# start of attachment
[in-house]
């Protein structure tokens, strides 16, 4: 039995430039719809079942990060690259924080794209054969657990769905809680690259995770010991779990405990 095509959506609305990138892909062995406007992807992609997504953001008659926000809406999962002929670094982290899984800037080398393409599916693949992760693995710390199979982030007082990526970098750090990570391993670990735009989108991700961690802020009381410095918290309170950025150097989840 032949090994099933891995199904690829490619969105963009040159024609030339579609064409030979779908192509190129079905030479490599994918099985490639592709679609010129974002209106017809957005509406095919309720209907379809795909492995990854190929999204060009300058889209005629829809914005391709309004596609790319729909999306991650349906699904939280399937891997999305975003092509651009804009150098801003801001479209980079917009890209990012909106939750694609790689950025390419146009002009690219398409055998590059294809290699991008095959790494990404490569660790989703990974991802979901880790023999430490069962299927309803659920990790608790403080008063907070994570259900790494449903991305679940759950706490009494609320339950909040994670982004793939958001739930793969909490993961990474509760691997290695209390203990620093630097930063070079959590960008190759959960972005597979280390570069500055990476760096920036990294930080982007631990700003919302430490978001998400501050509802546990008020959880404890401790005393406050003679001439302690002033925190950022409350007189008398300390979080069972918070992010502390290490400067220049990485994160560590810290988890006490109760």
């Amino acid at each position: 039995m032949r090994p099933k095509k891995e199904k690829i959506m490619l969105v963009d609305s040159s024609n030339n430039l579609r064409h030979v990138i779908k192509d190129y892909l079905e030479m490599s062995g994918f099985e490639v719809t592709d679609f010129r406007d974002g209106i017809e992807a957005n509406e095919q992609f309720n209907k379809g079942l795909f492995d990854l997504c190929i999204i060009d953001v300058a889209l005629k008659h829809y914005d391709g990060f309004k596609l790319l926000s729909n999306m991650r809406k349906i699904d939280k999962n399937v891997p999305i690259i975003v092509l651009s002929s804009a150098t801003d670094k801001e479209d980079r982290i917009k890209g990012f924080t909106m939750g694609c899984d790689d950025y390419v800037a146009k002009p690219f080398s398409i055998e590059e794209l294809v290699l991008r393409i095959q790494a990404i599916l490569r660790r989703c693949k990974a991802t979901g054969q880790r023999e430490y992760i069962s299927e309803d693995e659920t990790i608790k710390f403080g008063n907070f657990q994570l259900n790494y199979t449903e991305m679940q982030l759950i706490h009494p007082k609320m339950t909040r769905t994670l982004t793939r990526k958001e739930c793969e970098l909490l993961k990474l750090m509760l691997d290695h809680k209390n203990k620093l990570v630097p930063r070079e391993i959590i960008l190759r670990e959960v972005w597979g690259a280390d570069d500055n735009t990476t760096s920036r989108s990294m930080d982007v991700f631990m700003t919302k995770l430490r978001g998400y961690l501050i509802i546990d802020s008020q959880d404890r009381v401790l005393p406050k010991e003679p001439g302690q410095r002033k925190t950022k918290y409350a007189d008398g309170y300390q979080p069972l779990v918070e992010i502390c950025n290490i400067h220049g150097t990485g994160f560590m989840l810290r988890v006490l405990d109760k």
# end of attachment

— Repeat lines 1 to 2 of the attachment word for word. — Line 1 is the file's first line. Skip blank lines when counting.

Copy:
[in-house]
């Protein structure tokens, strides 16, 4: 039995430039719809079942990060690259924080794209054969657990769905809680690259995770010991779990405990 095509959506609305990138892909062995406007992807992609997504953001008659926000809406999962002929670094982290899984800037080398393409599916693949992760693995710390199979982030007082990526970098750090990570391993670990735009989108991700961690802020009381410095918290309170950025150097989840 032949090994099933891995199904690829490619969105963009040159024609030339579609064409030979779908192509190129079905030479490599994918099985490639592709679609010129974002209106017809957005509406095919309720209907379809795909492995990854190929999204060009300058889209005629829809914005391709309004596609790319729909999306991650349906699904939280399937891997999305975003092509651009804009150098801003801001479209980079917009890209990012909106939750694609790689950025390419146009002009690219398409055998590059294809290699991008095959790494990404490569660790989703990974991802979901880790023999430490069962299927309803659920990790608790403080008063907070994570259900790494449903991305679940759950706490009494609320339950909040994670982004793939958001739930793969909490993961990474509760691997290695209390203990620093630097930063070079959590960008190759959960972005597979280390570069500055990476760096920036990294930080982007631990700003919302430490978001998400501050509802546990008020959880404890401790005393406050003679001439302690002033925190950022409350007189008398300390979080069972918070992010502390290490400067220049990485994160560590810290988890006490109760």